The same mobile phases, sample, and equipment were used in the reversed-phase experiment as in the HILIC experiment. The column switch was disconnected and the sample was injected directly on the column. The reversed-phase column was a Kinetex C18, 3.0 x 150 mm, 2.6 µm (Phenomenex). All instrument settings were identical to the HILIC run, except the gradient and flow, see Table 2.

The reversed-phase method was not optimised for vasopressins and served only as a comparison to HILIC in terms of peak asymmetry and peak width with similar mobile phases.
Results and Discussion
The HILIC and the reversed-phase chromatograms are presented in Figures 2 and 3, respectively, and the peak data comparison in Tables 3 and 4. The results show that HILIC is superior to reversed-phase chromatography for vasopressins in terms of peak width, asymmetry and resolution. In HILIC, the positively charged peptides elute as Gaussian peaks with an asymmetry factor of 1.0, whilst using MS-friendly mobile phases. In reversed-phase chromatography, the same peptides interact with the negatively charged residual silanol groups of the reversed phase bonded silica and show a high degree of tailing and peak broadening. Increased tailing and peak broadening decrease the peak capacity and the possibility to separate closely related impurities, which is observed by the decrease in resolution from 9.5 to 1.5 for HILIC and RPLC, respectively. It can be noted that the elution order of the two vasopressins is reversed in HILIC compared with reversed-phase, due to opposite column polarities.

The chromatograms from injecting the aqueous sample in HILIC, with and without the column-switch installed, is compared in Figure 2. The results illustrate the problem of injecting an aqueous solution directly on to the HILIC column. With direct injection on to the column, the sample solvent effect causes severe peak splitting and peak broadening. However, when using the column switch approach, the sample solvent is removed before the HILIC column and thereby also the sample solvent effect.
The proposed setup with column switching and a trapping column works like an on-line solid-phase extraction method coupled with HILIC. Theoretically, there is no upper limit for the injection volume of aqueous sample since the sample is concentrated on the trap column and the sample solvent removed.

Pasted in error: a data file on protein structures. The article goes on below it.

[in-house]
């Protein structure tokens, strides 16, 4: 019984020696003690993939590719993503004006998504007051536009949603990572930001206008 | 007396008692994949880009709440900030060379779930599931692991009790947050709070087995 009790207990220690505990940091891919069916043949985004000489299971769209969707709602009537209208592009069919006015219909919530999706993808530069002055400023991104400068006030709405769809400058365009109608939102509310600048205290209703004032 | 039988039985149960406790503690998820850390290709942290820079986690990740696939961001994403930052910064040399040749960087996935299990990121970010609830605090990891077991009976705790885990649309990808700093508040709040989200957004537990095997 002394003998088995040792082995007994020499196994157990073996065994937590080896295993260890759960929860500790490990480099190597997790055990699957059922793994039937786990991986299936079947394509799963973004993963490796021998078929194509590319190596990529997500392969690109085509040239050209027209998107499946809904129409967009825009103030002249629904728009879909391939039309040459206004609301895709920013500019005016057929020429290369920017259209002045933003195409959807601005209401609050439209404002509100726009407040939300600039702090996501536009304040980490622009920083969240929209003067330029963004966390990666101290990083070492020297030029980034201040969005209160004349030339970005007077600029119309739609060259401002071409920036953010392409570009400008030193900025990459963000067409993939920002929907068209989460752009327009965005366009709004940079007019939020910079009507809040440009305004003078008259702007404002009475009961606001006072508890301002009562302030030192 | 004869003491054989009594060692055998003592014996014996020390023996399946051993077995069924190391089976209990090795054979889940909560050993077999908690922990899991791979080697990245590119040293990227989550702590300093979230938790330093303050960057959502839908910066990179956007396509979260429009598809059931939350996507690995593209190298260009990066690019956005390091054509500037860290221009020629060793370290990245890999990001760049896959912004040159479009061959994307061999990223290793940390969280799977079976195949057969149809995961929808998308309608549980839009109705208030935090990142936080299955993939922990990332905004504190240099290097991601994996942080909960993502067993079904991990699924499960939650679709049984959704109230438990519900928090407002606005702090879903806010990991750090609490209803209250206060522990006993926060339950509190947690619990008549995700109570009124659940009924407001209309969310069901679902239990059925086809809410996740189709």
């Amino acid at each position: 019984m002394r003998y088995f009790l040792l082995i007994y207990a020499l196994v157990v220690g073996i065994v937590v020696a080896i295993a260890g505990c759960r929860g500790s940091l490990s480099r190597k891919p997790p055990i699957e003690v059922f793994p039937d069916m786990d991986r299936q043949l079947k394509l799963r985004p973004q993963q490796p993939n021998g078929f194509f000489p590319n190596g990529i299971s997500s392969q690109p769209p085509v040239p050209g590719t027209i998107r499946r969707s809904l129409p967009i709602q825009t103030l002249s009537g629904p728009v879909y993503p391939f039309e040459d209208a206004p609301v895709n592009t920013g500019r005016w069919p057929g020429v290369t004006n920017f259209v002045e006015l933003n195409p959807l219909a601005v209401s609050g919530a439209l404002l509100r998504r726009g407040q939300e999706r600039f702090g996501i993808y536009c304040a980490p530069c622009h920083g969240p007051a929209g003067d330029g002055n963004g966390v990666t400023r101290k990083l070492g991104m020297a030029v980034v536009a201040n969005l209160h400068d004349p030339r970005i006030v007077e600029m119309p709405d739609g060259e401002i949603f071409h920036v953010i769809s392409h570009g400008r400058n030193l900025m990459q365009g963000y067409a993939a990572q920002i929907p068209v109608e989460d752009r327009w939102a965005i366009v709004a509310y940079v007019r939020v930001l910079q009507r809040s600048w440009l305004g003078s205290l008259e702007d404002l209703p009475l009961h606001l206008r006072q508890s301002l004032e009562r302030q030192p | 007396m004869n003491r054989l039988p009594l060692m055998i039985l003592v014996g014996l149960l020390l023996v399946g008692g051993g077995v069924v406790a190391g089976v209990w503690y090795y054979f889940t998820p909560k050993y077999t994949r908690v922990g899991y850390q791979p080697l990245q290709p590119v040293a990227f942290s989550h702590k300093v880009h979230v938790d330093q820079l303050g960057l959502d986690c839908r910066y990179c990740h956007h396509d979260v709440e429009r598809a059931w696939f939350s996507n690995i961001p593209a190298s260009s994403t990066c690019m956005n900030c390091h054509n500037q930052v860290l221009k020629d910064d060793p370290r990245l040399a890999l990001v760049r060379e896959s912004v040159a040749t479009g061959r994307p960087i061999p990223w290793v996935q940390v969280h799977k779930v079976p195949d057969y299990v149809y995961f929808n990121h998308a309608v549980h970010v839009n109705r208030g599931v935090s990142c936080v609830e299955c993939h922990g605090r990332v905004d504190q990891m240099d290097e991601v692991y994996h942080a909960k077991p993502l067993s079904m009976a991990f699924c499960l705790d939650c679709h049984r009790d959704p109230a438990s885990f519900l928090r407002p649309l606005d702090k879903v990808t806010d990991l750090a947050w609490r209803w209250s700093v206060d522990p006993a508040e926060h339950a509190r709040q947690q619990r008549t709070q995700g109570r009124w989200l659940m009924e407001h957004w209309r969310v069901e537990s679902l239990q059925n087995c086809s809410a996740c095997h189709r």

It should also be noted that the column-switching setup also de-salts the sample before being transferred to the HILIC column, since any buffer salts in the sample are not retained by the reversed-phase trap column and are sent to waste. Buffer salts are a potential problem in HILIC, since they are typically poorly soluble in high amounts of acetonitrile which could lead to precipitation and column blockage.
In summary, the presented technique provides a fully automated method to eliminate the sample solvent effect when analysing aqueous solutions by HILIC. A suggestion of a potential expansion of the principle can be to test different types of trap columns in combination with different mobile phases to explore selectivity and trapping.  

1. Snyder LR, Kirkland JJ, Glajch JL. Practical HPLC method development 2nd edition (2012), Silanol effects
2. Nshanian M, Lakshmanan R, Chen H, Ogorzalek Loo RR, Joseph A. Loo J. Enhancing Sensitivity of Liquid Chromatography-Mass Spectrometry of Peptides and Proteins Using Supercharging Agents. Int J Mass Spectrom. 2018 Apr;427:157-164. doi: 10.1016/j.ijms.2017.12.006.
3. Alpert AJ. Hydrophilic-interaction chromatography for the separation of peptides, nucleic acids and other polar compounds, Journal of Chromatography A, Volume 499, 19 January 1990, Pages 177-196.
4. Buszewski B, Noga S. Hydrophilic interaction liquid chromatography (HILIC)-a powerful separation technique. Analytical and Bioanalytical Chemistry, January 2012, Volume 402, Issue 1, pp 231-247
5. Keunchkarian S, Reta M, Romero L, Castells C. Effect of sample solvent on the chromatographic peak shape of analytes eluted under reversed-phase liquid chromatographic condition, Journal of Chromatography A, Volume 1119, Issues 1-2, 30 June 2006, Pages 20-28